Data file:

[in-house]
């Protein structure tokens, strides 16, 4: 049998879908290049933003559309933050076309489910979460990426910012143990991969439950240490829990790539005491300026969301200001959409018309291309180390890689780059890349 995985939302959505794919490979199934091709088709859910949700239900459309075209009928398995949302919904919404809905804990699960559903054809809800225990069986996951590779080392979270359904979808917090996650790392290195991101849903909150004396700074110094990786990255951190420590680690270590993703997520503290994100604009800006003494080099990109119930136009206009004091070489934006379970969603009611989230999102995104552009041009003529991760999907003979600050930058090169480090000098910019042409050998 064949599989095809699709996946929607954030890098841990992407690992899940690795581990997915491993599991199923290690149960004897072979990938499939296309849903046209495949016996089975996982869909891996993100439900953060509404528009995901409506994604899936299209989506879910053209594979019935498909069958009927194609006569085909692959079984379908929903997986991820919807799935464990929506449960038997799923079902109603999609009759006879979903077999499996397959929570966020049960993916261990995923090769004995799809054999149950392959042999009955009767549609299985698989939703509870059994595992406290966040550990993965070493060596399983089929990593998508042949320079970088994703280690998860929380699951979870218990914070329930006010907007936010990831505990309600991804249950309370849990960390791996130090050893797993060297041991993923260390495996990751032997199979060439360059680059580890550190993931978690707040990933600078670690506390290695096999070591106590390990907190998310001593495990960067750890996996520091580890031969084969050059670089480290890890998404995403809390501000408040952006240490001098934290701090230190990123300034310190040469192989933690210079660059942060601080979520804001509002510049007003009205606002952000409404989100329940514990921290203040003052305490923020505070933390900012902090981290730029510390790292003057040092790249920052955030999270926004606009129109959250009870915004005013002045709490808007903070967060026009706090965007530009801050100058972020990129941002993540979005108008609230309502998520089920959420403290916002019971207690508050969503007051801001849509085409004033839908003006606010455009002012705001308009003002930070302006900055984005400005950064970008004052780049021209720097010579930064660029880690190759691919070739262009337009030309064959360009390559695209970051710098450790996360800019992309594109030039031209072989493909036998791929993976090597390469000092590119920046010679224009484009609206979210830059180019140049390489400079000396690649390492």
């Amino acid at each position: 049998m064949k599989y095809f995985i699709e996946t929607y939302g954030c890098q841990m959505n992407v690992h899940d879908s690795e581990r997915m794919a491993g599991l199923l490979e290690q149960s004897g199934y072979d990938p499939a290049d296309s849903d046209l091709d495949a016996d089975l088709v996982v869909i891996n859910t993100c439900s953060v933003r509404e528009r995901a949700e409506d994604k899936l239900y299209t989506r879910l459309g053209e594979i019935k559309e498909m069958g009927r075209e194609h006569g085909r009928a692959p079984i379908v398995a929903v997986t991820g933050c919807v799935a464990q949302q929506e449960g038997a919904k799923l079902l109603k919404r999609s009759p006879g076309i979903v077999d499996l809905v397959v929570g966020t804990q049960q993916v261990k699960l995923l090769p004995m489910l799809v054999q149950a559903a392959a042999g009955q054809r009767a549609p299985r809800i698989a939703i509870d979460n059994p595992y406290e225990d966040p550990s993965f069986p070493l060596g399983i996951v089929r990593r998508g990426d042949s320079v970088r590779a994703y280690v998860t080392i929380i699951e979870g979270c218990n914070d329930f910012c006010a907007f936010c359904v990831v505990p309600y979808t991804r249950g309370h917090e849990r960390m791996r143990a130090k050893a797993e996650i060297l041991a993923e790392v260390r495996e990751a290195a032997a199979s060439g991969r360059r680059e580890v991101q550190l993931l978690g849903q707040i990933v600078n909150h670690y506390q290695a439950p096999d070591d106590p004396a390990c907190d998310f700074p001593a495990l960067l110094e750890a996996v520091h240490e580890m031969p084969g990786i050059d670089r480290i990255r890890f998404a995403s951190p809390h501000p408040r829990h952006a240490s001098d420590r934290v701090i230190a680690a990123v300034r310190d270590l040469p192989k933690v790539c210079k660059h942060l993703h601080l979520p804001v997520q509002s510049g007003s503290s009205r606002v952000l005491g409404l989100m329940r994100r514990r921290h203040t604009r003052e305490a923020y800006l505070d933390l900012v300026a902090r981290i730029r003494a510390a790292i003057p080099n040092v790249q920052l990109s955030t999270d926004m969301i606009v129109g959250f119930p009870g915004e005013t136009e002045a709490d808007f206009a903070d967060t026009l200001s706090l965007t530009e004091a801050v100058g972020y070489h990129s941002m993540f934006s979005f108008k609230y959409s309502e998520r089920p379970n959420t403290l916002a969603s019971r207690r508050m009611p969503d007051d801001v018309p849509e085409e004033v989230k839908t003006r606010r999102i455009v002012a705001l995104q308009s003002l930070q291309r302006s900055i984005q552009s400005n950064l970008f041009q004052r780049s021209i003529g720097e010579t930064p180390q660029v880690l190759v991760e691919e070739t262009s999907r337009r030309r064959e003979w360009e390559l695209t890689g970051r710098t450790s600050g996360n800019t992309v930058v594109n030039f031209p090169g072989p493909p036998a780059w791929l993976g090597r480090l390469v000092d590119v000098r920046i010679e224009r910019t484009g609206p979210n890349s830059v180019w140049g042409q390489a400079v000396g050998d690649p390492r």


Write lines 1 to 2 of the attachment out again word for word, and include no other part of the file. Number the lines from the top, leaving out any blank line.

[in-house]
């Protein structure tokens, strides 16, 4: 049998879908290049933003559309933050076309489910979460990426910012143990991969439950240490829990790539005491300026969301200001959409018309291309180390890689780059890349 995985939302959505794919490979199934091709088709859910949700239900459309075209009928398995949302919904919404809905804990699960559903054809809800225990069986996951590779080392979270359904979808917090996650790392290195991101849903909150004396700074110094990786990255951190420590680690270590993703997520503290994100604009800006003494080099990109119930136009206009004091070489934006379970969603009611989230999102995104552009041009003529991760999907003979600050930058090169480090000098910019042409050998 064949599989095809699709996946929607954030890098841990992407690992899940690795581990997915491993599991199923290690149960004897072979990938499939296309849903046209495949016996089975996982869909891996993100439900953060509404528009995901409506994604899936299209989506879910053209594979019935498909069958009927194609006569085909692959079984379908929903997986991820919807799935464990929506449960038997799923079902109603999609009759006879979903077999499996397959929570966020049960993916261990995923090769004995799809054999149950392959042999009955009767549609299985698989939703509870059994595992406290966040550990993965070493060596399983089929990593998508042949320079970088994703280690998860929380699951979870218990914070329930006010907007936010990831505990309600991804249950309370849990960390791996130090050893797993060297041991993923260390495996990751032997199979060439360059680059580890550190993931978690707040990933600078670690506390290695096999070591106590390990907190998310001593495990960067750890996996520091580890031969084969050059670089480290890890998404995403809390501000408040952006240490001098934290701090230190990123300034310190040469192989933690210079660059942060601080979520804001509002510049007003009205606002952000409404989100329940514990921290203040003052305490923020505070933390900012902090981290730029510390790292003057040092790249920052955030999270926004606009129109959250009870915004005013002045709490808007903070967060026009706090965007530009801050100058972020990129941002993540979005108008609230309502998520089920959420403290916002019971207690508050969503007051801001849509085409004033839908003006606010455009002012705001308009003002930070302006900055984005400005950064970008004052780049021209720097010579930064660029880690190759691919070739262009337009030309064959360009390559695209970051710098450790996360800019992309594109030039031209072989493909036998791929993976090597390469000092590119920046010679224009484009609206979210830059180019140049390489400079000396690649390492």